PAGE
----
4. I only said much of it was straightforward, and I had mentioned a few tricky clues and unknowns in my intro.

    Fortunately my father was a keen gardener and always had supplies of bamboo canes of various sizes in readiness for supporting growing plants, so the answer CANE came easily to mind.

  5. 33 minutes. I found it so hard to think of a CANOE as a ‘vessel’ that I spent almost ten minutes at the end on a more than usually frustrating alphabet trawl to make sure that CANE was correct until I finally did get around to inserting the O into the correct place, not surprisingly something Vinyl did much more quickly than me.

    Still, good to see STONEWALL after the micro-discussion about Confederate generals yesterday and I was happy to remember SPILL as a type of ‘lighter’.

  6. 9:41. I was moving fairly steadily through this until I saw TATTERDEMALION, though at the time wasn’t sure of the spelling. I was in two minds whether to grab pen and paper and work it out but I’m glad I did as it completely opened things up for me and I sped to the finish from there.
    Like Jack says, I found it quite jarring to see ER referred to as “old queen”.

  7. 32 minutes; I’d have been a lot faster if it hadn’t been for a handful of holdouts at the end. Luckily I finally corrected my assumption that 7d had to begin with OVERT and carry on with a short stage show and got OVERPRODUCTION, which led quickly to FAERIE, which I’m entirely familiar with but where I’d been trying to think of something more specific—Neverland, say, or Ruritania—and DAMASCUS. All that fiddling gave me enough time for the back of my mind to work on the _A_E bamboo that stumped me earlier and I suddenly saw it quite quickly to finish off.

    I was also held up a bit on TRUNCHEON, as with “trebuchet” there is more than one 9-letter weapon beginning with “t” and containing the same revolutionary…

    On the plus side, TATTERDEMAILION was a write-in and I remembered “spill” and BEDSTRAW from previous outings.

  8. 19 minutes with RHS taking longer than the left and LOI a constructed FAERIE. FOI was TATTERDEMALION, which was a big help. COD to METALLURGIST, also in early. Thank you Jack and setter.

  9. And still she slept an azure-lidded sleep,
    In blanched linen, smooth, and Lavender’d

    25 mins pre-brekker. I liked it. I think the clue for Spillover is very neat given it is a tricky word to define.
    Thanks setter and J.

    1. A late thank you to Myrtilus for yesterday’s Larkin allusion – well, quote, really – which sent me off to find its source. A most happy discovery. Haven’t read enough Larkin. Hardly any, in fact, and I’m changed for the better by it.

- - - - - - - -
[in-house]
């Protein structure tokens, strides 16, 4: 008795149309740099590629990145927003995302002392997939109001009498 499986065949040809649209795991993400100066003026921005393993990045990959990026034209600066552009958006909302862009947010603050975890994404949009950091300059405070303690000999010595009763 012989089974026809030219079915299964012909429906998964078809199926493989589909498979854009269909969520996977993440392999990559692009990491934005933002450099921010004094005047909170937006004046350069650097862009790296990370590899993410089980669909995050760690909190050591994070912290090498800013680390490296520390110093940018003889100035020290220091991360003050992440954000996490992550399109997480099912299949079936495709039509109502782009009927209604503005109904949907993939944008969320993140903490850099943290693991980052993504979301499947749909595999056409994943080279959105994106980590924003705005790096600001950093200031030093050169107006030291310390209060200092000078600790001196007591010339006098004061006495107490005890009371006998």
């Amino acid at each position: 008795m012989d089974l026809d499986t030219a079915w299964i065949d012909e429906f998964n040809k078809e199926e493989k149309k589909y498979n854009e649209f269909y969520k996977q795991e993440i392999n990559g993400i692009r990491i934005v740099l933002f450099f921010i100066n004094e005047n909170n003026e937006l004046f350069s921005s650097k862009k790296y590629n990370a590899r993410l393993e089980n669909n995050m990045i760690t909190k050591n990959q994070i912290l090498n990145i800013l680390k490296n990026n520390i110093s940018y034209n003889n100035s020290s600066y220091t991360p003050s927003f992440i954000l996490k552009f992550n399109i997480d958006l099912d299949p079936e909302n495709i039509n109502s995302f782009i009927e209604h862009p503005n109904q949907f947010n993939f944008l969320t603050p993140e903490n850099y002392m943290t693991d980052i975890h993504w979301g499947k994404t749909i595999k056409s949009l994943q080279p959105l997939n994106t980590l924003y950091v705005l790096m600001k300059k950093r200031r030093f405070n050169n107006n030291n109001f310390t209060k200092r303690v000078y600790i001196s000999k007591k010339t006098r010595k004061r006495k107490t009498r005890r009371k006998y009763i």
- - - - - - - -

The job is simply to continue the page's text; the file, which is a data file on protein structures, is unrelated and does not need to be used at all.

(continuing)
10. 8:04. No major dramas, although I was a bit concerned about which vowels and where to put them in TATTERDEMALION. Not really a suitable candidate for an anagram but I remembered it from previous outings.
    Not sure what the objection to CANOE is but they can be pretty large and you can carry tons of stuff in them. They were used extensively in the fur trade in North America.

      1. Collins: the long jointed pithy or hollow flexible stem of the bamboo, rattan, or any similar plant
        Chambers: The stem of one of the small palms (eg calamus or rattan) or the larger grasses (eg bamboo or sugarcane)

  11. Quick today even though some of the rhs needed a little thought. Lavender, loi. Not my favourite scent.
    Nice to see Gen. Jackson. I think it was not him but another general whose famous last words were “Don’t worry, they couldn’t hit an elephant at this dist…” Instead, he was shot accidentally (one assumes) by his own troops.

    1. From Wikipedia:
      John Sedgwick (September 13, 1813 – May 9, 1864) was a military officer and Union Army general during the American Civil War….
      He is remembered for an ironic remark among his last words: “They couldn’t hit an elephant at this distance.”

  12. 32 mins and good fun. Enjoyed working our METALLURGIST and (WOD) TATTERDEMALION. LOI LAVENDER and I agree about the Queen thing.

    DNK BEDSTRAW but the clueing was fair. ALLELE also unknown, so thanks for that Jack. FAIRIE bunged in with fingers crossed, but it did look right.

    Thanks Jack and setter.

    1. Don’t understand the objections to ER. What about Gloriana? She’s as likely a candidate, surely.

  13. 15’55”, but got the unchecked vowels in TATTERDEMALION the wrong way round. Rather liked FAERIE.

    Thanks jack and setter.

  14. 34 mins which for me is about average
    Several unknown words but only 2d took much time to work out

  15. Why we tend to find different things easy I don’t know. I came here expecting to find people saying that this one was even easier than yesterday’s (certainly my time of 18 minutes rather than 22 suggests this) but no, the SNITCH is at 85 not 53 and people seem to be saying it was indeed harder. Apart from FAERIE (whose meaning in this sense I didn’t know and took on trust) and a bit of a block over my loi CANE it seemed easy to me. Was a bit unimpressed by the crossings of 10ac and 7dn both using ‘over’.

    1. Some of it is due to levels of general knowledge, which vary quite markedly. And tend to favour the geriatrics like us 🙂

  16. Argh, as soon as I submitted, I thought – wait, TATTERDAMELION doesn’t look quite right. A word I only know from the Times crossword, and as it turns out, I don’t know it as well as I thought. Otherwise all plain sailing today. COD 4d for the lovely definition.